The news is awash with this!
As I am sure most of you know, I follow and research on most things dog, especially nutrition related issues. Many of you probably do not know that Dilated Cardiomyopathy (DCM) is especially close to my heart. DCM is prevalent, genetically, in several breeds, as are many heart issues. Breeds such as Dobermans, Boxers, Great Danes and Cocker Spaniels suffer from confirmed genetic forms of this disease. It is a devastating disease, I know first hand, having lost one of my beloved Danes to DCM.
Since the original heads-up alert on this in July 2018, I have struggled a bit with wanting to share some of this. I struggle because this is seriously important science, especially for those of us with breeds prone to this disease, for those of us who have lost dogs to this disease. I have held back, waiting for some definitive answers, proof, real science, and on some levels, hope we have a piece of the puzzle. Sadly, at this time, there isn't any.
This is a very complicated subject, so I have decided to break this information down into two separate posts. This post will be for the vast majority of dogs and their owners, just the facts jack. The second article will be the down and dirty as to my thoughts about why this "science" is bad science and actually detrimental to dogdom. The second article will have much more discussion about the science, about grain free foods, about peas and lentils, and nutrition in general.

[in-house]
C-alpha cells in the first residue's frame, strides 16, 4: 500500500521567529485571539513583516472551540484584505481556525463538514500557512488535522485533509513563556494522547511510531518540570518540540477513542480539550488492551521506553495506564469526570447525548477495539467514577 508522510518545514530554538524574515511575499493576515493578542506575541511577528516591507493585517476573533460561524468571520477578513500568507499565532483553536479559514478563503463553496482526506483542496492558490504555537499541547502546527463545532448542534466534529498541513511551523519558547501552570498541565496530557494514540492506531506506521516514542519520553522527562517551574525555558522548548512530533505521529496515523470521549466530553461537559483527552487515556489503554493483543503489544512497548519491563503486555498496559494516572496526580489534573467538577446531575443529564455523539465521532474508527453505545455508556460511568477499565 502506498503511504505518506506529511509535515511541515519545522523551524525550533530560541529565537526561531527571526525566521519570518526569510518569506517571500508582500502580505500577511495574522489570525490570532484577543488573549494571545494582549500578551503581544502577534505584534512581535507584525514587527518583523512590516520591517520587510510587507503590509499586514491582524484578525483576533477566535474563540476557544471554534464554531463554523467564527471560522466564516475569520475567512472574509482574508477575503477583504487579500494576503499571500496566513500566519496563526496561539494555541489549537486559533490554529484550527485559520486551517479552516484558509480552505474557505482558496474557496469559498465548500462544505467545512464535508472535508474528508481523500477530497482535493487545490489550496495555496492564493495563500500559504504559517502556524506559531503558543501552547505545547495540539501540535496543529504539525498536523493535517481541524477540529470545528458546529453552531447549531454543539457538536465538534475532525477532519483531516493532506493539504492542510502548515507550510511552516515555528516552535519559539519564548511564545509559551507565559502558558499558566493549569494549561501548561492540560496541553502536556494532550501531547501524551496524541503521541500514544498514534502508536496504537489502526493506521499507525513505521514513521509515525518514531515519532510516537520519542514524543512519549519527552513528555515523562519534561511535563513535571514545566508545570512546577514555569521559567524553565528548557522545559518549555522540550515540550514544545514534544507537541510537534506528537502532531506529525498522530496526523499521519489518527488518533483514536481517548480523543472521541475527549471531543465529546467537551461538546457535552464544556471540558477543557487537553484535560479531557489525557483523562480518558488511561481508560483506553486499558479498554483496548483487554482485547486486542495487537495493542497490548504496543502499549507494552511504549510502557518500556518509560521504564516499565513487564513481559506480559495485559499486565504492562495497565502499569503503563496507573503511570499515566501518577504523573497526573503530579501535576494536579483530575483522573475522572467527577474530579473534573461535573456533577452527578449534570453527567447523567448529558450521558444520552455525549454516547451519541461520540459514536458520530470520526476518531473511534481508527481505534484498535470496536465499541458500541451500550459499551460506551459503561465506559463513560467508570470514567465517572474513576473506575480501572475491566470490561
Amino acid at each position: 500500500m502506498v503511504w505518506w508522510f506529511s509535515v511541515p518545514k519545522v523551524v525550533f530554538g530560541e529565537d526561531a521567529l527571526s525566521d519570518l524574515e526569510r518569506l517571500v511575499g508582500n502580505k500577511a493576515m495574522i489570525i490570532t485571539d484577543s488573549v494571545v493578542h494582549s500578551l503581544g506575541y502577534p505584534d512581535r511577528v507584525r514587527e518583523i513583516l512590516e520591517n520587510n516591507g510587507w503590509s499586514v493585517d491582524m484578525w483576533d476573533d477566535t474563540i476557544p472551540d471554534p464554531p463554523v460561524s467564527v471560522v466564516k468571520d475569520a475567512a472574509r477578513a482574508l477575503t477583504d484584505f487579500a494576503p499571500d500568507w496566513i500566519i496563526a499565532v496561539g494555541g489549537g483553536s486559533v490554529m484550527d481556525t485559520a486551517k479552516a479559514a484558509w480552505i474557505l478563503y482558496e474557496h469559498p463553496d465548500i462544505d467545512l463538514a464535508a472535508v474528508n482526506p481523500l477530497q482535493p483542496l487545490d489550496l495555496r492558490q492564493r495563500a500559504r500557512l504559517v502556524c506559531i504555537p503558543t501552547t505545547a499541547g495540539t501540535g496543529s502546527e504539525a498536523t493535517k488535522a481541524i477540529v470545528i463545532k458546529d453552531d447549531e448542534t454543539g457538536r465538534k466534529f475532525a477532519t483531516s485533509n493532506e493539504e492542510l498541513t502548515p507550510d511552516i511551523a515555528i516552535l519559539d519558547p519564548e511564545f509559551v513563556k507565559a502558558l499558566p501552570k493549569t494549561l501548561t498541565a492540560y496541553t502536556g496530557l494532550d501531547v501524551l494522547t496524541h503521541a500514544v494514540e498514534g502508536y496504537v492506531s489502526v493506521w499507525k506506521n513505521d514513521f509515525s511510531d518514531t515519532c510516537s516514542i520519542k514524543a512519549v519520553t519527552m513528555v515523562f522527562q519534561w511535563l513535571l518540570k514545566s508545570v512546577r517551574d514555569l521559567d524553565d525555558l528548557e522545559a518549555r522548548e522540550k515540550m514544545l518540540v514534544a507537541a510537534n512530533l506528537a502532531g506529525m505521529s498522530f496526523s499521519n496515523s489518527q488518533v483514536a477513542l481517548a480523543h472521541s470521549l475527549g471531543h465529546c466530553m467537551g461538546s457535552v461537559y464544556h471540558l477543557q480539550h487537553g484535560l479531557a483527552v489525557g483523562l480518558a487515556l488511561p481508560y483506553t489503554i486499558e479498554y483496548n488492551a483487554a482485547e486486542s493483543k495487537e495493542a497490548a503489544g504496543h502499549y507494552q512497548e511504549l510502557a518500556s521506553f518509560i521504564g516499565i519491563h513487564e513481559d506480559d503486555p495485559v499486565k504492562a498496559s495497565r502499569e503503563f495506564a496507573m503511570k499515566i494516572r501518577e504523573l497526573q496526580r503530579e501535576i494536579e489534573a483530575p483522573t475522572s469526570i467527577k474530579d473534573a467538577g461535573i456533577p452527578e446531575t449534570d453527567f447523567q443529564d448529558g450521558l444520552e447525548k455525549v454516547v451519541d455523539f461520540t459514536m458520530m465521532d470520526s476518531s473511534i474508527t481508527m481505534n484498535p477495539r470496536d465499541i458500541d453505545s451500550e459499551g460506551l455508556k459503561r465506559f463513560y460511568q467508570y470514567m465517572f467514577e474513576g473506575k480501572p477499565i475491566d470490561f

So, according to the FDA Update and the Vet-LIRN Investigation, this is what we know to date:
"The American Veterinary Medical Association estimates that there are 77 million pet dogs in the Untied States. Most dogs in the US have been eating pet food without apparently developing DCM. It's not known how commonly dogs develop DCM, but the increase in reports to FDA signal a potential increase in cases of DCM in dogs not genetically predisposed."
As of the FDA's June 27, 2019 Update, from January, 2014 - April 30, 2019 515 dogs (including dogs genetically predisposed to DCM) were reported to the FDA for potential diet related DCM.
Doing the math, that means that DCM, potentially related to diet, has been reported in .0000068 of dogs, or 7 dogs in 1 million.
Also included in the release were, styles of food reported, protein reported, breeds, and brands. (shown below)